Here is a great article about differences in leadership, and what it really takes to "reach the top." Team after team of climbers had been sent to conquer Everest, and none had made it. Eric Shipton, a gentleman-adventurer who had tried several times before, was to lead a team again, but the committee overseeing the expedition had other thoughts.
The committee didn't want another romantic failure—something gentleman-adventurers excelled at. So just six weeks after choosing Shipton, it did the unthinkable: It turned around and fired him. In the ensuing uproar, one climber withdrew. Others protested Shipton's replacement: a career military man whose very name conveyed lack of dash. "Who is this John Hunt?" Hillary asked at the time.
Yet the committee had done something more profound than replace one man with another. It had replaced an old idea with a new one. This new idea was reshaping British industry, where the ideal of the gentleman capitalist—an untutored amateur who relied on character and talent to get the job done—was running up against reality. The modern corporation was simply too big and complex for one man to run. Everest was big too. It required a new method—what some were calling the art of organization.
Col. John Hunt was the very picture of the modern professional manager. A demon for logistics, he specified that each box of rations contain 29 tins of sardines. His strategy—soon to become standard in mountaineering—called for an army of climbers, Sherpas, porters, and yaks that would methodically move up the mountain, shuttling supplies to ever higher camps. Hunt gave the human element systematic attention as well. Everest demands an "unusual degree of selflessness and patience," he later wrote. "Failure—moral or physical—by even one or two [people] would add immensely to its difficulties." The desire to reach the top, he added, "must be both individual and collective." That last point was important: The goal of this huge effort was to deliver just two climbers to the summit.
John Hunt was successful because his goal wasn't to be the superstar who reached the top. His goal was to figure out how to get two climbers there, and make sure it happened. Here's how it applies to companies today:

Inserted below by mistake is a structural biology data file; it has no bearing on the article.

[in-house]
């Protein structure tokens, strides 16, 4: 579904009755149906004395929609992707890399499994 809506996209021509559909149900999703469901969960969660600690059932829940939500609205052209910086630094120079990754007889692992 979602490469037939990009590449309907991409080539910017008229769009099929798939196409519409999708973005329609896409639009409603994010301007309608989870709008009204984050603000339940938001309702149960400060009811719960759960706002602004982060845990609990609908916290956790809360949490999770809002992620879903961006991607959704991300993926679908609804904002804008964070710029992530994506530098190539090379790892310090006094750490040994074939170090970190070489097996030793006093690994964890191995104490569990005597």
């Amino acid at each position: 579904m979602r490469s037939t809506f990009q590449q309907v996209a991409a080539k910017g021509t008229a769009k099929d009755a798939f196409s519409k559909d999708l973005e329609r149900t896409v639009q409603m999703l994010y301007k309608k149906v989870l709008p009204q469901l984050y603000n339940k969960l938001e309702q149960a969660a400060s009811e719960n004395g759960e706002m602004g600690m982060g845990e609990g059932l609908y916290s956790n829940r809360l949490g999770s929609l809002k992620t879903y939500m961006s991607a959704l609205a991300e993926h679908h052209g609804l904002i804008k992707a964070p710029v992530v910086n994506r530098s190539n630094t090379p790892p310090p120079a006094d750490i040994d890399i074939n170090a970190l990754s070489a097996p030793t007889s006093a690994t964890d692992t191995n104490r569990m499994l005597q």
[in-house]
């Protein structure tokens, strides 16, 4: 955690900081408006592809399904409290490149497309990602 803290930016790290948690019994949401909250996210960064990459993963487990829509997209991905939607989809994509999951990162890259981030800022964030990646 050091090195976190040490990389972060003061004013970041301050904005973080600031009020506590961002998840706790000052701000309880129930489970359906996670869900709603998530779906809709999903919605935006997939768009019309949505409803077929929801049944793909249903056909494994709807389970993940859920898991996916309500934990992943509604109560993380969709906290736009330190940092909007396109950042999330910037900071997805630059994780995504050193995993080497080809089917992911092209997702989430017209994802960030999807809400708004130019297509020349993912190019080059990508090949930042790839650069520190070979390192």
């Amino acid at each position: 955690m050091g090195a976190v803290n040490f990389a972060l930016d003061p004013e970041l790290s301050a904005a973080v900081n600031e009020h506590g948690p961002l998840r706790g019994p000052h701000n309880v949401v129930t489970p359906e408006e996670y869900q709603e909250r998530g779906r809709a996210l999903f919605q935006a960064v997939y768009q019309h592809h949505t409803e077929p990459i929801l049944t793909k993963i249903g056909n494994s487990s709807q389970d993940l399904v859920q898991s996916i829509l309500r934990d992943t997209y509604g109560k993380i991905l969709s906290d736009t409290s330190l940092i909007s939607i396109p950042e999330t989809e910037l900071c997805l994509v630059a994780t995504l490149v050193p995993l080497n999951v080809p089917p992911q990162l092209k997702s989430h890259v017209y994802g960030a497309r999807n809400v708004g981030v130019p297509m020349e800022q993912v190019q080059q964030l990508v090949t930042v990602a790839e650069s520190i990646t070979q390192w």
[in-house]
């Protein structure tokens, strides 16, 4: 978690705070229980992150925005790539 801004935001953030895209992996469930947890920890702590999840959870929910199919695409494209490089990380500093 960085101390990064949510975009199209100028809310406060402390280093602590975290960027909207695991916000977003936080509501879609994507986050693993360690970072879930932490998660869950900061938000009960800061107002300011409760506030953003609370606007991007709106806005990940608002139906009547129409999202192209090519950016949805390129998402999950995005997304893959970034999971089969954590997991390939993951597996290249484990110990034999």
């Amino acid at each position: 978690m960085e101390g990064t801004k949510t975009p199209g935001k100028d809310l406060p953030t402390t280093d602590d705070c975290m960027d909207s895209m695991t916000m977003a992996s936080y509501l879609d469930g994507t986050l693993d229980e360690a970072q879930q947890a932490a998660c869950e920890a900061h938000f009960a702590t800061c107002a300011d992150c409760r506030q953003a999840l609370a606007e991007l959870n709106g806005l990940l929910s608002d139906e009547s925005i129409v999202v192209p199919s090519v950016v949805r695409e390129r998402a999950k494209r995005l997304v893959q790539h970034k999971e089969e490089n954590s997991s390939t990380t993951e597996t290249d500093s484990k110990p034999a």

Is the lesson here that the world needs more John Hunts—diligent organization builders content to dwell in the shadows of others? (He did, at least, get knighted.) Actually, the world has plenty of John Hunts; the problem is that boards of directors don't pick them. Star-struck with charisma and style, they pick Eric Shiptons. That's why the unsung hero of Everest isn't an individual at all, but a board of directors. By redefining the expedition as a corporate effort—and having the backbone to take the criticism that followed—the Himalayan Committee built the ultimate platform for success.
Unfortunately, the most qualified people don't always make it to the top of a corporation. Too often, it is the superstars who want the position out of vanity that get the CEO job. A willingness to give others the limelight is, in my opinion, one trademark of a great CEO. Great CEOs are more concerned with getting things done that with being heroes. Great leaders know that they depend on their followers just as much as their followers depend on them. Corporate boards need to pick someone who loves the job for the challenge – not for the glory.
This reminds me of the Salomon scandal in the early 90s. Warren Buffett had to come in as interim CEO and straighten things out, and he picked Deryck Maughan to succeed him as CEO when he was finished. In the book "Of Permanent Value," Buffett recalls that Maughan took the job without ever asking about the compensation. It wasn't about the money. It was about something greater. That, to me, is the mark of a great business leader.